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United States v McCandless, No. 16-15411 [November 10, 2016]

United States v. McCandless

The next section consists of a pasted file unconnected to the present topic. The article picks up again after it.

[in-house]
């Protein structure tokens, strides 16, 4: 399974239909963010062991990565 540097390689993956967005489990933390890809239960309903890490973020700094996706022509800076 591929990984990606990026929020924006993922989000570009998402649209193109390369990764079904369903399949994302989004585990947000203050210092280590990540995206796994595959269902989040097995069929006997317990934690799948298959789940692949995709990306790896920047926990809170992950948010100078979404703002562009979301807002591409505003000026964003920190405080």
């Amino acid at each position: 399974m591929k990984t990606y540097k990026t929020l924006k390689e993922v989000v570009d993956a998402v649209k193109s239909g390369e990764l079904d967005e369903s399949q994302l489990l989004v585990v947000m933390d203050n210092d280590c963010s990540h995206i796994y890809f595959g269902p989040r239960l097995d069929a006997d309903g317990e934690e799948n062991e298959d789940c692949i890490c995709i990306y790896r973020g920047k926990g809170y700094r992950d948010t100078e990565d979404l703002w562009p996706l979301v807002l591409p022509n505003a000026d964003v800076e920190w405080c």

McCandless sought bail pending a decision by the district court on his petition for a writ of habeas corpus under 28 U.S.C. § 2255. He argued that he is entitled to bail as his likely sentence of 71 months has already been served. He argued that he is entitled to the reduced sentence as he should not have had the career-offender Guideline provision applied to him as under the U.S. Supreme Court decision in Johnson v. United States, 135 S. Ct. 2551 (2015) he did not have two prior conviction for a crime of violence. The district court stayed its decision pending a decision by the Supreme Court in Beckles [In which it is expected to decide “whether Johnson applies to sentences imposed under the residual clause of the Guidelines’ career-offender provisions and, if so, whether that rule applies retroactively to cases on collateral review.”] Because the district court’s decision is not appealable in the 9th Cir. the Court construed his petition as a writ of mandamus challenging the district court’s refusal to grant McCandless’ motion for bail. To be entitled to mandamus relief, McCandless must “show at a minimum that the district court’s order was clearly erroneous as a matter of law.” To grant bail, assuming that district courts have that authority, it is reserved for “extraordinary cases involving special circumstances or a high probability of success.” Because there are substantial arguments on both sides of the case the court found that is was “far from clear” how the Supreme Court will rule and, therefore, he cannot show a high probability of success. Further, McCandless cannot establish that his sentence would be served before a ruling in Beckles because even with a new guideline range of 130 to 162 months “there is no way of predicting whether the district court would grant a downward departure below that range [, or the mandatory minimum of 120 months,] or by how much.”